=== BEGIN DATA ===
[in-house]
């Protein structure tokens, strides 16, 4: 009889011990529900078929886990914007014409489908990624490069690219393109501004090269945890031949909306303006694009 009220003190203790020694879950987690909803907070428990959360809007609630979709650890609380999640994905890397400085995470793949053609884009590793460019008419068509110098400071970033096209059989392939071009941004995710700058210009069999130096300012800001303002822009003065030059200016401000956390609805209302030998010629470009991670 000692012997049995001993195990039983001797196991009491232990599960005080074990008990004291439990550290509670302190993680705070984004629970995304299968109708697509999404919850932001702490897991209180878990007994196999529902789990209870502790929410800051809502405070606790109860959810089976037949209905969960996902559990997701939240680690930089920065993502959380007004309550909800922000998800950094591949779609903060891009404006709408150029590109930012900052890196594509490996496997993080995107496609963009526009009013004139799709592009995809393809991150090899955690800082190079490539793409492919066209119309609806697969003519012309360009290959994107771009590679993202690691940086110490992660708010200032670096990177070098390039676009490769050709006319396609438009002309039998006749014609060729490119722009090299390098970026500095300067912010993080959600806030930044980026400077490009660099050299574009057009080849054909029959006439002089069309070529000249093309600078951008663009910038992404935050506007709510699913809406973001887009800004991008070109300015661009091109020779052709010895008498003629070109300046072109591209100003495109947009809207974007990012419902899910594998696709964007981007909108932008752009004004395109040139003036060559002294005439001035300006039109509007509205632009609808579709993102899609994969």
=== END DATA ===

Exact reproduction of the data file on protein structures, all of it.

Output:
[in-house]
């Protein structure tokens, strides 16, 4: 009889011990529900078929886990914007014409489908990624490069690219393109501004090269945890031949909306303006694009 009220003190203790020694879950987690909803907070428990959360809007609630979709650890609380999640994905890397400085995470793949053609884009590793460019008419068509110098400071970033096209059989392939071009941004995710700058210009069999130096300012800001303002822009003065030059200016401000956390609805209302030998010629470009991670 000692012997049995001993195990039983001797196991009491232990599960005080074990008990004291439990550290509670302190993680705070984004629970995304299968109708697509999404919850932001702490897991209180878990007994196999529902789990209870502790929410800051809502405070606790109860959810089976037949209905969960996902559990997701939240680690930089920065993502959380007004309550909800922000998800950094591949779609903060891009404006709408150029590109930012900052890196594509490996496997993080995107496609963009526009009013004139799709592009995809393809991150090899955690800082190079490539793409492919066209119309609806697969003519012309360009290959994107771009590679993202690691940086110490992660708010200032670096990177070098390039676009490769050709006319396609438009002309039998006749014609060729490119722009090299390098970026500095300067912010993080959600806030930044980026400077490009660099050299574009057009080849054909029959006439002089069309070529000249093309600078951008663009910038992404935050506007709510699913809406973001887009800004991008070109300015661009091109020779052709010895008498003629070109300046072109591209100003495109947009809207974007990012419902899910594998696709964007981007909108932008752009004004395109040139003036060559002294005439001035300006039109509007509205632009609808579709993102899609994969």